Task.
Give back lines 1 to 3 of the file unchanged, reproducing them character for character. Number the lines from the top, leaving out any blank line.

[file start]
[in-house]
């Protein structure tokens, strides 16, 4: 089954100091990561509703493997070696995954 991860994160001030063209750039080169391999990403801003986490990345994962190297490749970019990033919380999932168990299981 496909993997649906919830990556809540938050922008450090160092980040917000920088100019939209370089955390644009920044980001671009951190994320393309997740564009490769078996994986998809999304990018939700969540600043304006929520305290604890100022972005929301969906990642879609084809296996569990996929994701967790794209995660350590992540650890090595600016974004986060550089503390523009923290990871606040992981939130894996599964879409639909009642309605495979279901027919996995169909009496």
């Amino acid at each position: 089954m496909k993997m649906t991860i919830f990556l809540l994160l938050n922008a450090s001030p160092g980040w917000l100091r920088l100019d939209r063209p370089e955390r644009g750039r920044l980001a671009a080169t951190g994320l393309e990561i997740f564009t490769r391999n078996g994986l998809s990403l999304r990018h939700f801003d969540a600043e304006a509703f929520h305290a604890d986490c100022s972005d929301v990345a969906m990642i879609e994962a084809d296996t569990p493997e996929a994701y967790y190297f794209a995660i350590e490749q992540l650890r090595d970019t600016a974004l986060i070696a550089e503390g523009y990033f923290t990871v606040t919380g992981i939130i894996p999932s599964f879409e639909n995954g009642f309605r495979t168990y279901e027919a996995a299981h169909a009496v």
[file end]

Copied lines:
[in-house]
């Protein structure tokens, strides 16, 4: 089954100091990561509703493997070696995954 991860994160001030063209750039080169391999990403801003986490990345994962190297490749970019990033919380999932168990299981 496909993997649906919830990556809540938050922008450090160092980040917000920088100019939209370089955390644009920044980001671009951190994320393309997740564009490769078996994986998809999304990018939700969540600043304006929520305290604890100022972005929301969906990642879609084809296996569990996929994701967790794209995660350590992540650890090595600016974004986060550089503390523009923290990871606040992981939130894996599964879409639909009642309605495979279901027919996995169909009496």
């Amino acid at each position: 089954m496909k993997m649906t991860i919830f990556l809540l994160l938050n922008a450090s001030p160092g980040w917000l100091r920088l100019d939209r063209p370089e955390r644009g750039r920044l980001a671009a080169t951190g994320l393309e990561i997740f564009t490769r391999n078996g994986l998809s990403l999304r990018h939700f801003d969540a600043e304006a509703f929520h305290a604890d986490c100022s972005d929301v990345a969906m990642i879609e994962a084809d296996t569990p493997e996929a994701y967790y190297f794209a995660i350590e490749q992540l650890r090595d970019t600016a974004l986060i070696a550089e503390g523009y990033f923290t990871v606040t919380g992981i939130i894996p999932s599964f879409e639909n995954g009642f309605r495979t168990y279901e027919a996995a299981h169909a009496v």